The British and Irish Modern Music (BIMM) Institute is a group of eight independent colleges with over 6,000 students that specialise in music education.
Across three levels of Colston Hall’s Foyer, encounter sound installations which reimagine the sounds of Bristol, its musical identity and subculture through immersive soundscapes.
Rob Winstone – Level 1 bar
A surround sound installation comprised of three movements: Our Affliction, You & I and To Be Loved. The work began with a variety of records plundered from Bristol’s history in soundsystem and bass culture, gradually becoming morphed and deconstructed into fragments that formed a structural frame for fluid musical improvisations, interweaved with soundscape recordings of the city’s polarising environments and spaces. The work later took on a more ethnographic subtext, meditating on themes of home, the conflicting emotions and experiences of city life and the affective nature of the city’s environmental sounds.
Syz – Foyer space
A surround sound immersive audio installation, communicating an audio timeline of Bristol’s musical heritage, as well as the development of recorded sound and music production technologies. The piece contains transformed Bristol based archival material from field recordings, and consists of different transmissions of audio being received via each speaker, which merge, combine and develop, to pay homage to different era’s and sub genres of the infamous ‘Bristol Sound’, and the musical identity and subculture traced through Bristol’s cultural heritage.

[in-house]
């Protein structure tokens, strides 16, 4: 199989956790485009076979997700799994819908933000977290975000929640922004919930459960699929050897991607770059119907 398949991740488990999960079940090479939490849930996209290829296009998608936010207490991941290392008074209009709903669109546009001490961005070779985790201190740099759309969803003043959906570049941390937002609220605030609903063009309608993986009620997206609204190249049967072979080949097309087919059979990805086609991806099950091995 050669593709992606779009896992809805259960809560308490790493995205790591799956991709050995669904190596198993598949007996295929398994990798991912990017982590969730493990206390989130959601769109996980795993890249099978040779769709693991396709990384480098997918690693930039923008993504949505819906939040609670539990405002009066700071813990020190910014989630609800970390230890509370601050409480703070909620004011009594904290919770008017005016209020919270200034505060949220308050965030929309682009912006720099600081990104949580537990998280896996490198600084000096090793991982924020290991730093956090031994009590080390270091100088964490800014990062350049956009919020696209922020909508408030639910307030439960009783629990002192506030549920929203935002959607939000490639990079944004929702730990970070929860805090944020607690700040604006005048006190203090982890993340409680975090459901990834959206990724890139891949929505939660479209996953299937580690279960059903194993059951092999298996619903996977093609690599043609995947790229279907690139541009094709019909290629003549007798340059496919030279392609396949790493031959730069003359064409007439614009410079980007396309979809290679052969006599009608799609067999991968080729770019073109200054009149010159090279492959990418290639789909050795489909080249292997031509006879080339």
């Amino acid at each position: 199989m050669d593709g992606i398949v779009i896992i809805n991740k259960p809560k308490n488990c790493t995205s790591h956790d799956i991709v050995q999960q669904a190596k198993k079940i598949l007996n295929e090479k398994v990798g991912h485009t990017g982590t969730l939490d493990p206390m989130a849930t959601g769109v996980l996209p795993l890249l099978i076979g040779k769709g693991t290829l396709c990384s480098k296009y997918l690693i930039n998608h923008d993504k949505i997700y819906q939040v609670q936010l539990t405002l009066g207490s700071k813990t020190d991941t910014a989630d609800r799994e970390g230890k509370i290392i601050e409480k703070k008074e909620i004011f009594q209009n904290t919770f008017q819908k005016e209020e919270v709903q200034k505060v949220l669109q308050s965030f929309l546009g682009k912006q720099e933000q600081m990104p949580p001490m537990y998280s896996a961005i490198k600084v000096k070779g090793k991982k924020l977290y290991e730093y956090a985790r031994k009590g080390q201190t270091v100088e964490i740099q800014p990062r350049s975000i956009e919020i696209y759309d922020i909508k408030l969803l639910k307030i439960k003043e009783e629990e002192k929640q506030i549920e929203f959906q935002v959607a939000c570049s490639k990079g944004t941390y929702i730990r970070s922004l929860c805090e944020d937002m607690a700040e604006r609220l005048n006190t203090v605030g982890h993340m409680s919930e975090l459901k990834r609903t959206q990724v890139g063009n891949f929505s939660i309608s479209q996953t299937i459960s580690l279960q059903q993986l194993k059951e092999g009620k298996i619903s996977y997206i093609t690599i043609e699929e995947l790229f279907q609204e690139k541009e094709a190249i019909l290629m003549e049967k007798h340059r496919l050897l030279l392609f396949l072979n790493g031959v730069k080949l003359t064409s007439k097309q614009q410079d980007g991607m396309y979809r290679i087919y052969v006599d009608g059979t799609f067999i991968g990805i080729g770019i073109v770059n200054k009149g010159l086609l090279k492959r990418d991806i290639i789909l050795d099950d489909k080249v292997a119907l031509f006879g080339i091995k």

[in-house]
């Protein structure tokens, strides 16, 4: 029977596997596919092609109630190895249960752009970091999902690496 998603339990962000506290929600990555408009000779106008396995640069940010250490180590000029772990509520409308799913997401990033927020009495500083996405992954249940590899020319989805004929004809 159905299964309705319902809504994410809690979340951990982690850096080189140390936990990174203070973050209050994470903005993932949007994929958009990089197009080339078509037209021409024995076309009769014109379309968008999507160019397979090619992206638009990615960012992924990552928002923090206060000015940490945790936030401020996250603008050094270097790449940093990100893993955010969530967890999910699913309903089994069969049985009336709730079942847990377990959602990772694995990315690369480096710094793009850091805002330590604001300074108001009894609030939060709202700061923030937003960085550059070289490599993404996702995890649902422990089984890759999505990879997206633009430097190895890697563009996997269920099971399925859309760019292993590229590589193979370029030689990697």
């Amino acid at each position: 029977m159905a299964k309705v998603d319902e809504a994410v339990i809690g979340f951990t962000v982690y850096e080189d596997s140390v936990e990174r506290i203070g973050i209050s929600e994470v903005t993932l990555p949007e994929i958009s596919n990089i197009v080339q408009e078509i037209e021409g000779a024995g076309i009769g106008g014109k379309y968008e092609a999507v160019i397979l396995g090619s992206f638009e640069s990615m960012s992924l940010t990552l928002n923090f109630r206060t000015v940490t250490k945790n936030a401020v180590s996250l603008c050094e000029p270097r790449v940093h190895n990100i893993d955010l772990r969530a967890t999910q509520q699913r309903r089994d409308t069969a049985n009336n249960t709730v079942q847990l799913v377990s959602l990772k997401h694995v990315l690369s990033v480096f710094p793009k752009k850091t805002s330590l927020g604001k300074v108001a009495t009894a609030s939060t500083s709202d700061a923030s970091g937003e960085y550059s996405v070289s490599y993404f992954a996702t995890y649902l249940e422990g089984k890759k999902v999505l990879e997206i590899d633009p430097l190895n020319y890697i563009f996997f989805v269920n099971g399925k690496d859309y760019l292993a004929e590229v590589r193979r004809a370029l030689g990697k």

Continuous Design – Terrace bar space
Constructs explores Bristol city’s (UK) subculture and underground music scene. It looks to highlight the venues and spaces which have enabled underground music to flourish within the city and a genre of electronic music that has developed its own unique style within the confines of the city limits.These ideas have been deconstructed and re-imagined to highlight the effect that contemporary electronic music has had on the city’s identity over the last 20 years.
Listening stations in foyer café space & glass room
A variety of Bristol based soundscape pieces that examine the sound of our city, creating immersive experiences that highlight some of the more hidden sonic aspects of the environment. The works are quite diverse in nature as they each explore sound as perceived through the ears of the composer as they focus on details that usually go unnoticed and explore these sounds through a variety of electroacoustic compositional processes and methods.
On Wednesday 23 September 2020 Colston Hall changed its name to Bristol Beacon.
Our new name is just the first step, it is about more than the sign above our door. Click below to find out more about how we’re changing, watch our name announcement, and discover how we want everyone to share in the joy of live music.